Italy, one of the countries worst hit by the coronavirus, will be placed under new restrictions over the Christmas and New Year periods, according to a government decree published on Saturday.
Under the new measures, already announced by Prime Minister Giuseppe Conte late Friday and coming into effect from Monday until January 6, the whole of country will be classified as “red” -- the highest level of restrictions.
This means people will be allowed to leave their homes only once per day to visit friends or relatives and travel between regions will be banned.
And starting from December 24, bars and restaurants will also be closed.
“Our experts fear that the infection curve will increase during the Christmas period,” Conte said.
The prime minister conceded that the authorities did not have the means to ensure the measures were adhered to, but he asked Italians to respect a new limit to the number of people who meet and host only two adult guests at home.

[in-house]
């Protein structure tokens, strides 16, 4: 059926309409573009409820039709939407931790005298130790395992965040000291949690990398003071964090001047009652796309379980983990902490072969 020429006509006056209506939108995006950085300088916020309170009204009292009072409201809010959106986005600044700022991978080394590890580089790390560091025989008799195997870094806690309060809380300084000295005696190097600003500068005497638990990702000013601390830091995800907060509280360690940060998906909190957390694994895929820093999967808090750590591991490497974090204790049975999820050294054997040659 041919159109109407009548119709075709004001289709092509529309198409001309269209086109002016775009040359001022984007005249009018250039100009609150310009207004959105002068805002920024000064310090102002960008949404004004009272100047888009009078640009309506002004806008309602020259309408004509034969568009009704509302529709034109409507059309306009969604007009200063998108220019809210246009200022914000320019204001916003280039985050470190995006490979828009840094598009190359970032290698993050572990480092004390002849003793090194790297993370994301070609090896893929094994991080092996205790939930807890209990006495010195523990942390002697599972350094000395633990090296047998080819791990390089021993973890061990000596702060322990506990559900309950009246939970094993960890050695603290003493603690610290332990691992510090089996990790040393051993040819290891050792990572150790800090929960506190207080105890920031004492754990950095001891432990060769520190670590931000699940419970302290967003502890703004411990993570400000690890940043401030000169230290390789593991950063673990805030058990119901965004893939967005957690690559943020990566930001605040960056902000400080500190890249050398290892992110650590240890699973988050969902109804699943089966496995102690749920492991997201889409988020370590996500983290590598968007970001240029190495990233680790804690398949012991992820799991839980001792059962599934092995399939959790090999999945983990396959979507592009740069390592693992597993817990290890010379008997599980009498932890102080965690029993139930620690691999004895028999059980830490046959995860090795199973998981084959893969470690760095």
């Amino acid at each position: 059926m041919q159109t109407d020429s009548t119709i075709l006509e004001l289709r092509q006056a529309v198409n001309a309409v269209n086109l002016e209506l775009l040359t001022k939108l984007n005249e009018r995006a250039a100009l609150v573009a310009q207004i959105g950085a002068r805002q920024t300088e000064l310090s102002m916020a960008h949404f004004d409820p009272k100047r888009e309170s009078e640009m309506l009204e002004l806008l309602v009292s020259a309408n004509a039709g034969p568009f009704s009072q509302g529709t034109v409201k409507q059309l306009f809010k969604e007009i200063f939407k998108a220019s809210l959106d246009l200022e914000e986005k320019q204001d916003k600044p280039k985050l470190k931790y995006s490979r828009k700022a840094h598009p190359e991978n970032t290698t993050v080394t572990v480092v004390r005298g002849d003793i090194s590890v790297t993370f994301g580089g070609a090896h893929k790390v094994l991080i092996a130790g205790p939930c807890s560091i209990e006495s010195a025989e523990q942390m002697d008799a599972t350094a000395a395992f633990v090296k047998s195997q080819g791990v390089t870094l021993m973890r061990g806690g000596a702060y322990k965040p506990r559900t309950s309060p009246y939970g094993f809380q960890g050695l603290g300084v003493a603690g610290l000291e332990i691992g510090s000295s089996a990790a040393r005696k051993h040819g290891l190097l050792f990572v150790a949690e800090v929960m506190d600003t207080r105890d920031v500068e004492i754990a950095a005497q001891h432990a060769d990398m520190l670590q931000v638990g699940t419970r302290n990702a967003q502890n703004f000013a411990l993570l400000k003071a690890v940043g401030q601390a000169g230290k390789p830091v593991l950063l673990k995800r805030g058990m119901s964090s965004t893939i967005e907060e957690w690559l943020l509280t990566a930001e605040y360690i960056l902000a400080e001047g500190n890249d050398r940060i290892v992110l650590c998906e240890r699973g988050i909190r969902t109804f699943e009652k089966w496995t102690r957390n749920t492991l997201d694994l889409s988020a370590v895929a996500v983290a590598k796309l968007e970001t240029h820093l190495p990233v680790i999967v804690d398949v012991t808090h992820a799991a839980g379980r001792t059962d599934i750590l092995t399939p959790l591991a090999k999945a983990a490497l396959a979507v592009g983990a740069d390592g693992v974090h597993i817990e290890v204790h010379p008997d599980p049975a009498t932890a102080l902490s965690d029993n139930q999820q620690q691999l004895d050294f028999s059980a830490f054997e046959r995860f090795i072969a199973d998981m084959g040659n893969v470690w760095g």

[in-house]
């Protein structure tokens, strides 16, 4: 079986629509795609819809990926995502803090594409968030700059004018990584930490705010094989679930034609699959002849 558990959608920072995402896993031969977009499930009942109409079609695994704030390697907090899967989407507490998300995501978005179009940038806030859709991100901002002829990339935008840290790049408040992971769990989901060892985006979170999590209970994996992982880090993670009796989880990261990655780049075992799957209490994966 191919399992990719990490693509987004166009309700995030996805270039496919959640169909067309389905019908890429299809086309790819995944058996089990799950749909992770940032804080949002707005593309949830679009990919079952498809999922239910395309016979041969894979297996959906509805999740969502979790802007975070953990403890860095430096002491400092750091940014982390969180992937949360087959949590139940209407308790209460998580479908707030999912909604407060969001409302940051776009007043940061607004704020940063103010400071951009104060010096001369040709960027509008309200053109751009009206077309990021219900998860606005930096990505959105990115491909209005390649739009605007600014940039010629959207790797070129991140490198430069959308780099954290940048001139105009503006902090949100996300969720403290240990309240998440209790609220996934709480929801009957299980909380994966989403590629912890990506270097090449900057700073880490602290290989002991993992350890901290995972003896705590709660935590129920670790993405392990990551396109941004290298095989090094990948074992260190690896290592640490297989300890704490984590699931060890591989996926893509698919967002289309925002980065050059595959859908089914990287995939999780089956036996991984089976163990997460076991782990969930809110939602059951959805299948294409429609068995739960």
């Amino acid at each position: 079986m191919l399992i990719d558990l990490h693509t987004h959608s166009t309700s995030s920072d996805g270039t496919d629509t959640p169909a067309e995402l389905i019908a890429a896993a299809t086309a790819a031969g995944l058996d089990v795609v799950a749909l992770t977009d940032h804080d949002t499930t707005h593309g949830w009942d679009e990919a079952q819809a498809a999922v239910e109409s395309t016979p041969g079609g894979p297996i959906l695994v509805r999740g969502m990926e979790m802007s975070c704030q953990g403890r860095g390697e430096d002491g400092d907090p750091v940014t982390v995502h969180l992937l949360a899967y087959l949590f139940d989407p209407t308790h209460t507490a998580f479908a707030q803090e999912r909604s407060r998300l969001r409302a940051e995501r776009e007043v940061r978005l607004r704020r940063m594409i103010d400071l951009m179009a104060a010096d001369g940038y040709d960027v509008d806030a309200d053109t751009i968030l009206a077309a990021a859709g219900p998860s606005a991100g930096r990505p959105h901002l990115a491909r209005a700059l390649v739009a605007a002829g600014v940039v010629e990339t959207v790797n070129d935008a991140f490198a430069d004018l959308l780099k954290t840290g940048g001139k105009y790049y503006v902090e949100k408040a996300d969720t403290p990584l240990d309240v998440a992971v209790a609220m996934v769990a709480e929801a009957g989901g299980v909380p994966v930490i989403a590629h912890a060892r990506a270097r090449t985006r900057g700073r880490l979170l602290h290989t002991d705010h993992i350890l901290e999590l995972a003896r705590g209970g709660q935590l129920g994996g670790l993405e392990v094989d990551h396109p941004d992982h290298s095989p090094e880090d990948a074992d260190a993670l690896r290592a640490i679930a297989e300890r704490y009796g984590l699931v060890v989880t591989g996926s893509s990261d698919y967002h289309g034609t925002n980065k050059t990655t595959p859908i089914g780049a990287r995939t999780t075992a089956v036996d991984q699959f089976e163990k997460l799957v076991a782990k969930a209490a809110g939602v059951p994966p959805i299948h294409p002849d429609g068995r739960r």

Food shops, hairdressing salons, pharmacies, tobacconists and laundries as well as bookstores will, however, remain open.
Conte specified that the confinement would be relaxed on December 28, 29, 30, as well as on January 4, when shops would be able to remain open until 9:00 pm and people would be allowed to move about freely.
Italy has 60 million inhabitants and one of the oldest populations in Europe.
More than 68,000 people have died from COVID-19 in the country since the start of the pandemic.
“It’s right that they prohibit departures after 20 December if it means traveling in safety,” Claudia Patrone, a 33-year-old lawyer, told AFP as she got off a train in Milan’s Central Station, one of Italy’s busiest.
“I took the test before leaving, I stayed locked in my house, I didn’t see anyone. The measure is right if everyone respects the rules and guarantees safety,” she said.
Michele Lettini, a 64-year-old pensioner living in Milan, said: “The new decree is fine, but I would have been even more restrictive, I would have extended the red zone to all holidays to avoid contagions.”
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